Month: February 2020

The bushfires raging across Australia this summer have sharpened the focus on how climate change affects human health. This season bushfires have already claimed more than 30 human lives, and many people have grappled with smoke inhalation and mental health concerns. The changing nature of bushfires around the world is one of the tragic consequences
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In order to figure out how the universe works, we need accurate measurements of the things that we know, and scientists have some formulas that are ridiculously accurate. Hosted by: Hank Green SciShow has a spinoff podcast! It’s called SciShow Tangents. Check it out at http://www.scishowtangents.org ———- Support SciShow by becoming a patron on Patreon:
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A species of jellyfish hunts its prey by hurling venom grenades to create “stinging water”, researchers said Thursday, solving a long-standing mystery as to how they gather food without tentacles. The upside down jellyfish (Cassiopea xamachana), found in shallow waters around Florida, the Caribbean and Micronesia, is a frequent nuisance to snorkelers and surfers who appear
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Scientists in Antarctica have recorded a new record temperature of 20.75 degrees Celsius (69.35 Fahrenheit), breaking the barrier of 20 degrees for the first time on the continent, a researcher said Thursday. “We’d never seen a temperature this high in Antarctica,” Brazilian scientist Carlos Schaefer told AFP. He cautioned that the reading, taken at a
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While period cramps are never fun, they can actually be debilitating for those with endometriosis – a disease where rogue uterine tissue turns up in places that it doesn’t belong. Like in other areas of the pelvis… or even in the lungs or the brain. Hosted by: Olivia Gordon SciShow has a spinoff podcast! It’s
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Sifting through a soup of genes sampled from many environments, including human saliva, animal poop, lakes, hospitals, soils and more, researchers have found hundreds of giant viruses – some with abilities only seen before in cellular life. The international team, led by scientists from University of California, Berkeley, has discovered entire new groups of giant
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Scientists have managed to get two quantum memories entangled over 50 kilometres (31 miles) of fibre optic cables, almost 40 times the previous record. This achievement makes the idea of a super-fast, super-secure quantum internet a much more plausible one. Quantum communication relies on quantum entanglement, or what Einstein called ‘spooky action at a distance’: where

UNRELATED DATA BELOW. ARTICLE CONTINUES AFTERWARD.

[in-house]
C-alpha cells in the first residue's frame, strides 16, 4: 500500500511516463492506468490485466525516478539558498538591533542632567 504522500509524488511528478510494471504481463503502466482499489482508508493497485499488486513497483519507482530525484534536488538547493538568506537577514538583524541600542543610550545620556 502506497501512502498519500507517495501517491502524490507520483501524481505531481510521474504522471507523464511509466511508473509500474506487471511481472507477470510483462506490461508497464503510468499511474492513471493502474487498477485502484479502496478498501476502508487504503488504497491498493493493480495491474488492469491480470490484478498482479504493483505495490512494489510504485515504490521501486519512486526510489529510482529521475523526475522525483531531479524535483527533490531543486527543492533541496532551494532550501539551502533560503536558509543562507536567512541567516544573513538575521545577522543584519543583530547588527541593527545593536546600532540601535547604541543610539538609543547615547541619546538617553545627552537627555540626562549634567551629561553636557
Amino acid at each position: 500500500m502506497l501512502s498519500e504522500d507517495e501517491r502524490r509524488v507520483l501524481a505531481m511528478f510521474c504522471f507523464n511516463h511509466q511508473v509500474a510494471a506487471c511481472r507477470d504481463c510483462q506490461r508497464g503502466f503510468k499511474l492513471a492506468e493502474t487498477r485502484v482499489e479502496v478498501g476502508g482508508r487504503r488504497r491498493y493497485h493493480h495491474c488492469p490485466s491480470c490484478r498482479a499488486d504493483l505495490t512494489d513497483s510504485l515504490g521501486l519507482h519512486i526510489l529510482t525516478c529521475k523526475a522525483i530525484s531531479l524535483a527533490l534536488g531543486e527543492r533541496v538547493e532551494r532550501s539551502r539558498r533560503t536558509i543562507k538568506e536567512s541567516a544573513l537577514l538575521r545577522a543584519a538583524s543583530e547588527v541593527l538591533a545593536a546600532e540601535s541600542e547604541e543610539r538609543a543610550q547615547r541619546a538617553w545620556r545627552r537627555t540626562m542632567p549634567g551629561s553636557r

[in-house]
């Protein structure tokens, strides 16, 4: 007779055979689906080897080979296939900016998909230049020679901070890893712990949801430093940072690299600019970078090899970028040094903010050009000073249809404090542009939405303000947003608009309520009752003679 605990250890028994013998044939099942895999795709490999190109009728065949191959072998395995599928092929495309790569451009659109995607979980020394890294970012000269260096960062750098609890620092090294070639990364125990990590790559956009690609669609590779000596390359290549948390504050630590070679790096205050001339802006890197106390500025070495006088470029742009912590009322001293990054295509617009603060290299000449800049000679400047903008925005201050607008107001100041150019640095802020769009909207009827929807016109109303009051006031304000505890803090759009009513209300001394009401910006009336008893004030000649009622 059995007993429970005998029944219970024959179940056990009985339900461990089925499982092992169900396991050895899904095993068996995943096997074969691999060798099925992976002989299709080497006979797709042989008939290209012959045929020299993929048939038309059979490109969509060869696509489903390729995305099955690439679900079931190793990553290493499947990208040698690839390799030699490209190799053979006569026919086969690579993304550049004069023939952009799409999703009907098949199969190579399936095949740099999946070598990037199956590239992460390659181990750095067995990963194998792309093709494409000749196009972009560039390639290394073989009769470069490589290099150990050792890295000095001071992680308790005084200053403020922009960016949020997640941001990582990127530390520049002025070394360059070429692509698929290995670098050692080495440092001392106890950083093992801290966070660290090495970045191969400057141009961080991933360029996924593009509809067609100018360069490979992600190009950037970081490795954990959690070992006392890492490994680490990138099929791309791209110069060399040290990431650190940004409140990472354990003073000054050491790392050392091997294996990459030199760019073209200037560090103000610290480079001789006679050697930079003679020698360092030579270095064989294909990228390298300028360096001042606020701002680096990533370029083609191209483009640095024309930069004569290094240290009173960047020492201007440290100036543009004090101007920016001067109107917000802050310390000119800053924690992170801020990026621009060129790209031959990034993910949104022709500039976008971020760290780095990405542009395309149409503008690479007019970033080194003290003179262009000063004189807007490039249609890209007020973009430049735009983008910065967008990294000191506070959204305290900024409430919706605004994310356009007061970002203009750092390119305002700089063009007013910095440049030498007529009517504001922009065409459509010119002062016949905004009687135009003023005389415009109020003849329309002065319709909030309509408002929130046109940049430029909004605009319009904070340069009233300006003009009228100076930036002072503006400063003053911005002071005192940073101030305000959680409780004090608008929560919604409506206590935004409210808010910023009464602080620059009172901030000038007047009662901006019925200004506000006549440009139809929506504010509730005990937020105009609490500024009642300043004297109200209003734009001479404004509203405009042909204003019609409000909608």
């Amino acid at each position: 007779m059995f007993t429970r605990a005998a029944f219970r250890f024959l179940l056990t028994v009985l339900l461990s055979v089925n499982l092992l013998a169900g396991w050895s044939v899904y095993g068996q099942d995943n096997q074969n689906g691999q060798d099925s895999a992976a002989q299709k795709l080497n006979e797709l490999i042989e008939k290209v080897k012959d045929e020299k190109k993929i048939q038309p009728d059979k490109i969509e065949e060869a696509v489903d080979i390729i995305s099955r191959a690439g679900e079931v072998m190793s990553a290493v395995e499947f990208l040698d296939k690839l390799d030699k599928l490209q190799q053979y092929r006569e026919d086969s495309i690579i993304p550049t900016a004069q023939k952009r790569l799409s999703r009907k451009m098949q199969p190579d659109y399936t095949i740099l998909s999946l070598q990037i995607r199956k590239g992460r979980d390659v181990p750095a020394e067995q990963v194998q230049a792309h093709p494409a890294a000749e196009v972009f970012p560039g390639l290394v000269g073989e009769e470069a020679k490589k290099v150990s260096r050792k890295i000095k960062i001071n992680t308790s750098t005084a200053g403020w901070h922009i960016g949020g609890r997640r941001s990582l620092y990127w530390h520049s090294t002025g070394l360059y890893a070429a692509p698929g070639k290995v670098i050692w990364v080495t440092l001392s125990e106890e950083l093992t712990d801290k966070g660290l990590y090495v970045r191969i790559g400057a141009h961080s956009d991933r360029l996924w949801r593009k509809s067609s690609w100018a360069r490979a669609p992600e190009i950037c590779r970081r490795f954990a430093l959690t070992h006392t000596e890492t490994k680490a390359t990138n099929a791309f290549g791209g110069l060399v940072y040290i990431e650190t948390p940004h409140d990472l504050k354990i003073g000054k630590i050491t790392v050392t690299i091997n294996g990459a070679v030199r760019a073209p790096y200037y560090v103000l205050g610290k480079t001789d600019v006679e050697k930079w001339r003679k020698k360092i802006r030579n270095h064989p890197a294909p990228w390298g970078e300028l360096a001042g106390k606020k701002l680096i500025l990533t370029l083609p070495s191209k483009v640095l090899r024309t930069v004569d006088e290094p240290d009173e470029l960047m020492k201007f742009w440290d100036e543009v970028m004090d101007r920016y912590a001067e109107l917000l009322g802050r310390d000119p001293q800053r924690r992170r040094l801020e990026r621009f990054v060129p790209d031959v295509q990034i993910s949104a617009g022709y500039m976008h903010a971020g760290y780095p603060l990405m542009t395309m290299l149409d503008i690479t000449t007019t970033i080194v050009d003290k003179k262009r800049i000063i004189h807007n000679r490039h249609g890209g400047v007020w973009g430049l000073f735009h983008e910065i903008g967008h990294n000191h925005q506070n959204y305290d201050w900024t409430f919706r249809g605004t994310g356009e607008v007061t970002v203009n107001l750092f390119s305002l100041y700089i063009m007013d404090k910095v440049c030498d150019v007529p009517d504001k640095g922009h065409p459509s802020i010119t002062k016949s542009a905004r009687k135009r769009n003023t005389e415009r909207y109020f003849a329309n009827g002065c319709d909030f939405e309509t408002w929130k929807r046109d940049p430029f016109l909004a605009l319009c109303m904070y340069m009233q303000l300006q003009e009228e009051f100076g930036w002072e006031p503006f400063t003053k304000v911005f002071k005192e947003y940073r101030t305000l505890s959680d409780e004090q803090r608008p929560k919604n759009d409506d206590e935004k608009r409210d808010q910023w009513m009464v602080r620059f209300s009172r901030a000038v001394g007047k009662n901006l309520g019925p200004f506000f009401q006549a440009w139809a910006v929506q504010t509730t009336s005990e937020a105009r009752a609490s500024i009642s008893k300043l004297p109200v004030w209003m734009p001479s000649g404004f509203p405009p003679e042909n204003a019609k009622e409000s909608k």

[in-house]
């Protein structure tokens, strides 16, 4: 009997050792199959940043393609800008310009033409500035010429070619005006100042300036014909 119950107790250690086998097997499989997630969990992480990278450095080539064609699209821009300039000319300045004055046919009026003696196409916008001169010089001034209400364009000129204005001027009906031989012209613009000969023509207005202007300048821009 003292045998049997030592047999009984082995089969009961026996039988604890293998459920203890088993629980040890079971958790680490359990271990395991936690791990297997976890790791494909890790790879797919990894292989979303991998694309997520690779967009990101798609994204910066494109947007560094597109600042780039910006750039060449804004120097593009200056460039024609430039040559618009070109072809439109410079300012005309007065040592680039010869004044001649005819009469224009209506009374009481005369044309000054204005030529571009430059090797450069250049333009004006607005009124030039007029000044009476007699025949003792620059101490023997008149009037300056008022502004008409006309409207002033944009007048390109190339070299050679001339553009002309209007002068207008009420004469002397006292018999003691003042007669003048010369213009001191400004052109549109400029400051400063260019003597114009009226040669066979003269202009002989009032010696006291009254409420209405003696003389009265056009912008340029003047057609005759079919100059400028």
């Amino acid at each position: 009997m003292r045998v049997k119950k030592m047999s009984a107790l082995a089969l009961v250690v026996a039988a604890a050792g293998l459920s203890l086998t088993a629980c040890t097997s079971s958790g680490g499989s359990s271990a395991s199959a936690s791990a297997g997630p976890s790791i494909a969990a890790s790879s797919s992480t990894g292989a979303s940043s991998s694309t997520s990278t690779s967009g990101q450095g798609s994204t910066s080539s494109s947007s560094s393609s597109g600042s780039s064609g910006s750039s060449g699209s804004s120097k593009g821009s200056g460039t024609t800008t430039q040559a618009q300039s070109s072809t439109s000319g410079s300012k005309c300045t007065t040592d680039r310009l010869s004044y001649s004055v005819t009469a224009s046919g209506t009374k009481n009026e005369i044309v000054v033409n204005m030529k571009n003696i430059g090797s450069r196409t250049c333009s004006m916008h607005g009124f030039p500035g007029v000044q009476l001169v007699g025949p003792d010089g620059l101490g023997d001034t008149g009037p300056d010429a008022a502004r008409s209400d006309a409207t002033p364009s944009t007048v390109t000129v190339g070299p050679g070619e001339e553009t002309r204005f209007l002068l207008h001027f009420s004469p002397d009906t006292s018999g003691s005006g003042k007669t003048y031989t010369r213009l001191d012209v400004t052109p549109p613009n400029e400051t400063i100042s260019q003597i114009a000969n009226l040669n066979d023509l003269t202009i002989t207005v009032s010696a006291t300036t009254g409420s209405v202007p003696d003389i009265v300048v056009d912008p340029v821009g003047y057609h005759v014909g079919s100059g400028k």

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Picture the space around Earth filled with tens of thousands of communications satellites. That scenario is slowly coming into being, and it has astronomers concerned. Now a group of astronomers have written a paper outlining their detailed concerns, and how all of these satellites could have a severe, negative impact on ground-based astronomy. SpaceX and other
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The gene pool of modern West Africans contains the ‘ghost’ of a mysterious hominin, unlike any we’ve detected so far. Similar to how humans and Neanderthals once mated, new research suggests this ancient long-lost species may have once mingled with our ancestors on the African continent. Using whole-genome data from present-day West Africans, scientists have
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Cow, almond, soy, goat. There are a lot of choices when it comes to milk, but if you’re looking for that nutritious boost of vitamins and minerals in the morning, have you considered cockroach milk Hosted by: Olivia Gordon SciShow has a spinoff podcast! It’s called SciShow Tangents. Check it out at http://www.scishowtangents.org ———- Support
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Ebola. SARS. Rabies. MERS. Most probably even the flourishing new coronavirus, COVID-19. There’s one animal that innocently and unwittingly gifts all these virulent scourges to humanity. Bats. Why is that? According to new research, it’s because bats may be the ultimate incubator, courtesy of a fiercely effective and robust immune system that seems to, in
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A large asteroid whooshed past Earth last week, and mooned all of humanity in the process. As it approached Earth space, asteroid 2020 BX12 was under close observation. Clocking in at 200 to 450 metres across (656 to 1,476 feet), and moving at around 90,000 kilometres per hour (56,000 miles per hour), the space rock
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